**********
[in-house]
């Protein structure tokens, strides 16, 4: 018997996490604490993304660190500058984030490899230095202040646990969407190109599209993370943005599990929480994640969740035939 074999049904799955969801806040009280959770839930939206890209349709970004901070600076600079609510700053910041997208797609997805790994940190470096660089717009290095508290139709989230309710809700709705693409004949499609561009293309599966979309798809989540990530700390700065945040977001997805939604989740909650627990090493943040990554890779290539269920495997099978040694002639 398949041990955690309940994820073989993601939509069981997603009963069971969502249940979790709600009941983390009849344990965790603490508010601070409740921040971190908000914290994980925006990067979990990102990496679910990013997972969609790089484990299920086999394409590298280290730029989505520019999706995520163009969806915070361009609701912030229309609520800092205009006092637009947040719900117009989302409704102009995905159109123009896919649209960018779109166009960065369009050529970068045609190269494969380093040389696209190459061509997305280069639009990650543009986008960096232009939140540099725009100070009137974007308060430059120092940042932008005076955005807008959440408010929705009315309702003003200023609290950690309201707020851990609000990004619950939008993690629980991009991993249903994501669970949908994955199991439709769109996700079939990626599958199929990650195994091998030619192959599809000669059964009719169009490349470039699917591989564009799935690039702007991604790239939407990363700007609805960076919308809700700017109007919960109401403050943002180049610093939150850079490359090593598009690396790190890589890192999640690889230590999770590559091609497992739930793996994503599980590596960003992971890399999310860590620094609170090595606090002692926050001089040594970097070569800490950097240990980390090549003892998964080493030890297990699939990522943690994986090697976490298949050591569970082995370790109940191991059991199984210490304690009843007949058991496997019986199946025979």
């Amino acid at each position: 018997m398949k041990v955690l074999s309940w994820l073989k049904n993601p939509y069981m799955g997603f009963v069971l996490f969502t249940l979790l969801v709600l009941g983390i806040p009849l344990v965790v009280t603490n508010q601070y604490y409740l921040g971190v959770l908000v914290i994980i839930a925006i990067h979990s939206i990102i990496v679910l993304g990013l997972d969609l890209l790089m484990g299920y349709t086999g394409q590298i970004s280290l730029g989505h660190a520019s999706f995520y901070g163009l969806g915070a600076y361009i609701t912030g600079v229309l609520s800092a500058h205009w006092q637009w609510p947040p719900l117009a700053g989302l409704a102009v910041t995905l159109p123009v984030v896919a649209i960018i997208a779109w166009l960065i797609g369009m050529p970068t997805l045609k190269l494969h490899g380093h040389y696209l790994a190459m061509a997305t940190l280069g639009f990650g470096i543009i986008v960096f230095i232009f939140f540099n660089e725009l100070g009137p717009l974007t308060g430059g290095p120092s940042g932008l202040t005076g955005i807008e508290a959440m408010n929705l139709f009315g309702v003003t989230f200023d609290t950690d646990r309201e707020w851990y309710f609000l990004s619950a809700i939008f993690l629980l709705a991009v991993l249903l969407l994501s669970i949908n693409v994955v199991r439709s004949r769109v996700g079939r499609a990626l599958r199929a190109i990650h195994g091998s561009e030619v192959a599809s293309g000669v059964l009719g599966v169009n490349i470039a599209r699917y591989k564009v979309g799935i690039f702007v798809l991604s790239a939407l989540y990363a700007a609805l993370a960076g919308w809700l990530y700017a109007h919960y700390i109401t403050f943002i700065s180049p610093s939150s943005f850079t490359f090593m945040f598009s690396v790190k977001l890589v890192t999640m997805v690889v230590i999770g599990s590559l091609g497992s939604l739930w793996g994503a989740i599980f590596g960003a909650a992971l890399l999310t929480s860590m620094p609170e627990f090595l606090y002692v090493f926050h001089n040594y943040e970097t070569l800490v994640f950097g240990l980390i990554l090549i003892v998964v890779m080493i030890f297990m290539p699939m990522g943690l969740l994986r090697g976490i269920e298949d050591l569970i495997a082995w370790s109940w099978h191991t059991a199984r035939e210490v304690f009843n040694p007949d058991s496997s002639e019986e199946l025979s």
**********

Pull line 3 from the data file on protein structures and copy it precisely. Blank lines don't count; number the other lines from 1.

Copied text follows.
């Amino acid at each position: 018997m398949k041990v955690l074999s309940w994820l073989k049904n993601p939509y069981m799955g997603f009963v069971l996490f969502t249940l979790l969801v709600l009941g983390i806040p009849l344990v965790v009280t603490n508010q601070y604490y409740l921040g971190v959770l908000v914290i994980i839930a925006i990067h979990s939206i990102i990496v679910l993304g990013l997972d969609l890209l790089m484990g299920y349709t086999g394409q590298i970004s280290l730029g989505h660190a520019s999706f995520y901070g163009l969806g915070a600076y361009i609701t912030g600079v229309l609520s800092a500058h205009w006092q637009w609510p947040p719900l117009a700053g989302l409704a102009v910041t995905l159109p123009v984030v896919a649209i960018i997208a779109w166009l960065i797609g369009m050529p970068t997805l045609k190269l494969h490899g380093h040389y696209l790994a190459m061509a997305t940190l280069g639009f990650g470096i543009i986008v960096f230095i232009f939140f540099n660089e725009l100070g009137p717009l974007t308060g430059g290095p120092s940042g932008l202040t005076g955005i807008e508290a959440m408010n929705l139709f009315g309702v003003t989230f200023d609290t950690d646990r309201e707020w851990y309710f609000l990004s619950a809700i939008f993690l629980l709705a991009v991993l249903l969407l994501s669970i949908n693409v994955v199991r439709s004949r769109v996700g079939r499609a990626l599958r199929a190109i990650h195994g091998s561009e030619v192959a599809s293309g000669v059964l009719g599966v169009n490349i470039a599209r699917y591989k564009v979309g799935i690039f702007v798809l991604s790239a939407l989540y990363a700007a609805l993370a960076g919308w809700l990530y700017a109007h919960y700390i109401t403050f943002i700065s180049p610093s939150s943005f850079t490359f090593m945040f598009s690396v790190k977001l890589v890192t999640m997805v690889v230590i999770g599990s590559l091609g497992s939604l739930w793996g994503a989740i599980f590596g960003a909650a992971l890399l999310t929480s860590m620094p609170e627990f090595l606090y002692v090493f926050h001089n040594y943040e970097t070569l800490v994640f950097g240990l980390i990554l090549i003892v998964v890779m080493i030890f297990m290539p699939m990522g943690l969740l994986r090697g976490i269920e298949d050591l569970i495997a082995w370790s109940w099978h191991t059991a199984r035939e210490v304690f009843n040694p007949d058991s496997s002639e019986e199946l025979s």